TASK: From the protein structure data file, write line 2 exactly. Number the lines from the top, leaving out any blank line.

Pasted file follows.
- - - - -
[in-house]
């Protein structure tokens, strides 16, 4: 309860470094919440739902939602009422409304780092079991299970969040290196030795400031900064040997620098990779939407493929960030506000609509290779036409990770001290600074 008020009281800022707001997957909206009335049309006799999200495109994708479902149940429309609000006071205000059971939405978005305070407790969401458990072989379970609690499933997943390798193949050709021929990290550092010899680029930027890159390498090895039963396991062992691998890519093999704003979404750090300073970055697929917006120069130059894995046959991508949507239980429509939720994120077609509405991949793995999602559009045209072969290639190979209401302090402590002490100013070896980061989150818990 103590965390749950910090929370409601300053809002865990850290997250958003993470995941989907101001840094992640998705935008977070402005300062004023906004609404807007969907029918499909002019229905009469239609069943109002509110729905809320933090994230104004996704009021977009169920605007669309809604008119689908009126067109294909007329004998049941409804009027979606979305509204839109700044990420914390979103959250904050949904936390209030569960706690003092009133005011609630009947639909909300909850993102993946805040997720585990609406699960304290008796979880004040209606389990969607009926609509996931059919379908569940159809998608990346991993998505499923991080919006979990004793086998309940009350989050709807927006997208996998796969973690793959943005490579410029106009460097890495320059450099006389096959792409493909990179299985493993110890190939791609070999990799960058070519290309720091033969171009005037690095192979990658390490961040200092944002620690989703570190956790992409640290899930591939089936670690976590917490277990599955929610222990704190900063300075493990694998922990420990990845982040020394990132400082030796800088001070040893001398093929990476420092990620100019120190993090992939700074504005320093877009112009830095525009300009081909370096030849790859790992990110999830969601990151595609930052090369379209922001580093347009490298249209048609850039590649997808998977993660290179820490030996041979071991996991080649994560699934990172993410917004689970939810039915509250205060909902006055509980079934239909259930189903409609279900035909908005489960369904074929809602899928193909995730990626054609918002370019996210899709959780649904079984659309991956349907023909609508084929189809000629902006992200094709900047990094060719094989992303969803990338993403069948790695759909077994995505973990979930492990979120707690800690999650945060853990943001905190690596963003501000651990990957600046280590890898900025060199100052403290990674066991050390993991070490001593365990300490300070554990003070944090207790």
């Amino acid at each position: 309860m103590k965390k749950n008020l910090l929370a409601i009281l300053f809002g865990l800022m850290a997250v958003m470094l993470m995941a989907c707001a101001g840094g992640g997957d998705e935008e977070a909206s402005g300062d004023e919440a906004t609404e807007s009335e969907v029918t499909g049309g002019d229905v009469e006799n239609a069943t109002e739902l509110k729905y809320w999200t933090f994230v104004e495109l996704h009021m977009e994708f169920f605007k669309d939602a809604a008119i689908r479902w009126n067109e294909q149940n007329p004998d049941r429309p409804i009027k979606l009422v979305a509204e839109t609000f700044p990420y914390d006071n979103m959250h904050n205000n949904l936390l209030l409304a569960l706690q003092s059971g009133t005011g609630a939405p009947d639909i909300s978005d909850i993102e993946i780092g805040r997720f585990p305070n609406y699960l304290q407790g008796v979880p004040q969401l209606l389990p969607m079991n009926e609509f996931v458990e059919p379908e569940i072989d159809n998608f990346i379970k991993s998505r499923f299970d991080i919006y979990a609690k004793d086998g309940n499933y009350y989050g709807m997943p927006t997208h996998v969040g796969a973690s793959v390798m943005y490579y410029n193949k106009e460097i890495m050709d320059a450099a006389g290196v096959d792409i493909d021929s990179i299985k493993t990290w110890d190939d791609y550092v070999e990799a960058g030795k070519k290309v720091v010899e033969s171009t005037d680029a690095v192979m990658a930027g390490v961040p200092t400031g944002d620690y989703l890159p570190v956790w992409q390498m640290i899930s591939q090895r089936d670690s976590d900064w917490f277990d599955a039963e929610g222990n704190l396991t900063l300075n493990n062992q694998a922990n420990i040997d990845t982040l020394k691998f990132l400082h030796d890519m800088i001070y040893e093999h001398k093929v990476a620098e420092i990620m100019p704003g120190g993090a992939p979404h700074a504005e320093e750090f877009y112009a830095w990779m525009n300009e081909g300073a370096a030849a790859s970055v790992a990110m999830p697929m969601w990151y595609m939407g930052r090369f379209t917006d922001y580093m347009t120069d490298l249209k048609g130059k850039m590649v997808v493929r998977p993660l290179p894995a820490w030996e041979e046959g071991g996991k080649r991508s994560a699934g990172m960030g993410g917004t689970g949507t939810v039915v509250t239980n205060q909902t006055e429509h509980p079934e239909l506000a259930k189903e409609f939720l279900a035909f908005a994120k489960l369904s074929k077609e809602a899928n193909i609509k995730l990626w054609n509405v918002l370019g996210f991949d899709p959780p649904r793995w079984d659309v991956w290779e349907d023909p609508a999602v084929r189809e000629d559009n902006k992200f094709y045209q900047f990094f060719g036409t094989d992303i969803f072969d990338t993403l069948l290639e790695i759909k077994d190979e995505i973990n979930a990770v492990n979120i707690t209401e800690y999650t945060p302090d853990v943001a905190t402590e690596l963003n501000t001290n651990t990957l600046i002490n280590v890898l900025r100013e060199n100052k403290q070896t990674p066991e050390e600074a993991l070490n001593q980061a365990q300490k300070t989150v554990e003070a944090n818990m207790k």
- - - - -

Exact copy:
């Protein structure tokens, strides 16, 4: 309860470094919440739902939602009422409304780092079991299970969040290196030795400031900064040997620098990779939407493929960030506000609509290779036409990770001290600074 008020009281800022707001997957909206009335049309006799999200495109994708479902149940429309609000006071205000059971939405978005305070407790969401458990072989379970609690499933997943390798193949050709021929990290550092010899680029930027890159390498090895039963396991062992691998890519093999704003979404750090300073970055697929917006120069130059894995046959991508949507239980429509939720994120077609509405991949793995999602559009045209072969290639190979209401302090402590002490100013070896980061989150818990 103590965390749950910090929370409601300053809002865990850290997250958003993470995941989907101001840094992640998705935008977070402005300062004023906004609404807007969907029918499909002019229905009469239609069943109002509110729905809320933090994230104004996704009021977009169920605007669309809604008119689908009126067109294909007329004998049941409804009027979606979305509204839109700044990420914390979103959250904050949904936390209030569960706690003092009133005011609630009947639909909300909850993102993946805040997720585990609406699960304290008796979880004040209606389990969607009926609509996931059919379908569940159809998608990346991993998505499923991080919006979990004793086998309940009350989050709807927006997208996998796969973690793959943005490579410029106009460097890495320059450099006389096959792409493909990179299985493993110890190939791609070999990799960058070519290309720091033969171009005037690095192979990658390490961040200092944002620690989703570190956790992409640290899930591939089936670690976590917490277990599955929610222990704190900063300075493990694998922990420990990845982040020394990132400082030796800088001070040893001398093929990476420092990620100019120190993090992939700074504005320093877009112009830095525009300009081909370096030849790859790992990110999830969601990151595609930052090369379209922001580093347009490298249209048609850039590649997808998977993660290179820490030996041979071991996991080649994560699934990172993410917004689970939810039915509250205060909902006055509980079934239909259930189903409609279900035909908005489960369904074929809602899928193909995730990626054609918002370019996210899709959780649904079984659309991956349907023909609508084929189809000629902006992200094709900047990094060719094989992303969803990338993403069948790695759909077994995505973990979930492990979120707690800690999650945060853990943001905190690596963003501000651990990957600046280590890898900025060199100052403290990674066991050390993991070490001593365990300490300070554990003070944090207790």